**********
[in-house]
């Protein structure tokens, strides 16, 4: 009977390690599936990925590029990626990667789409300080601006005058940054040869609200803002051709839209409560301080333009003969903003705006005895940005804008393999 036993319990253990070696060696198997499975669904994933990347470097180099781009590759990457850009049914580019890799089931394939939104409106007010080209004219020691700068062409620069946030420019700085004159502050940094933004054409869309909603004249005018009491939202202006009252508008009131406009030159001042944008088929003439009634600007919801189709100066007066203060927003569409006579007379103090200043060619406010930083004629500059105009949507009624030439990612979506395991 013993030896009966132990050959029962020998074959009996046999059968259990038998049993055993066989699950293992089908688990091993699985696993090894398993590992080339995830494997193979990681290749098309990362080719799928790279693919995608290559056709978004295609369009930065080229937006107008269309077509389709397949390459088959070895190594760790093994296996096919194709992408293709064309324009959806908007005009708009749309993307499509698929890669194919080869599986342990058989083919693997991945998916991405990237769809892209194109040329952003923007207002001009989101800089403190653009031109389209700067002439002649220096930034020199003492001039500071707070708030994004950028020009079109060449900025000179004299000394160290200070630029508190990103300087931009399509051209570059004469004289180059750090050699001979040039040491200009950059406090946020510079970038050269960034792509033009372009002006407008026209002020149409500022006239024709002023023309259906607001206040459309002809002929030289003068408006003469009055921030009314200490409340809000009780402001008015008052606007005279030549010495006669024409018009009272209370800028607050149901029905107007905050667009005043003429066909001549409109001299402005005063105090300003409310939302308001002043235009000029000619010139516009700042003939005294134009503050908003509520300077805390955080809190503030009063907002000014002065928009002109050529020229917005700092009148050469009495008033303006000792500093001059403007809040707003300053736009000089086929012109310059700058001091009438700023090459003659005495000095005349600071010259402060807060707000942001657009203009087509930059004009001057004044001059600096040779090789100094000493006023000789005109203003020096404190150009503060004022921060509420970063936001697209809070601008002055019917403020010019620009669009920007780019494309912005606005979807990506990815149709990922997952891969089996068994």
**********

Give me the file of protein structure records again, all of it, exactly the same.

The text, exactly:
[in-house]
């Protein structure tokens, strides 16, 4: 009977390690599936990925590029990626990667789409300080601006005058940054040869609200803002051709839209409560301080333009003969903003705006005895940005804008393999 036993319990253990070696060696198997499975669904994933990347470097180099781009590759990457850009049914580019890799089931394939939104409106007010080209004219020691700068062409620069946030420019700085004159502050940094933004054409869309909603004249005018009491939202202006009252508008009131406009030159001042944008088929003439009634600007919801189709100066007066203060927003569409006579007379103090200043060619406010930083004629500059105009949507009624030439990612979506395991 013993030896009966132990050959029962020998074959009996046999059968259990038998049993055993066989699950293992089908688990091993699985696993090894398993590992080339995830494997193979990681290749098309990362080719799928790279693919995608290559056709978004295609369009930065080229937006107008269309077509389709397949390459088959070895190594760790093994296996096919194709992408293709064309324009959806908007005009708009749309993307499509698929890669194919080869599986342990058989083919693997991945998916991405990237769809892209194109040329952003923007207002001009989101800089403190653009031109389209700067002439002649220096930034020199003492001039500071707070708030994004950028020009079109060449900025000179004299000394160290200070630029508190990103300087931009399509051209570059004469004289180059750090050699001979040039040491200009950059406090946020510079970038050269960034792509033009372009002006407008026209002020149409500022006239024709002023023309259906607001206040459309002809002929030289003068408006003469009055921030009314200490409340809000009780402001008015008052606007005279030549010495006669024409018009009272209370800028607050149901029905107007905050667009005043003429066909001549409109001299402005005063105090300003409310939302308001002043235009000029000619010139516009700042003939005294134009503050908003509520300077805390955080809190503030009063907002000014002065928009002109050529020229917005700092009148050469009495008033303006000792500093001059403007809040707003300053736009000089086929012109310059700058001091009438700023090459003659005495000095005349600071010259402060807060707000942001657009203009087509930059004009001057004044001059600096040779090789100094000493006023000789005109203003020096404190150009503060004022921060509420970063936001697209809070601008002055019917403020010019620009669009920007780019494309912005606005979807990506990815149709990922997952891969089996068994």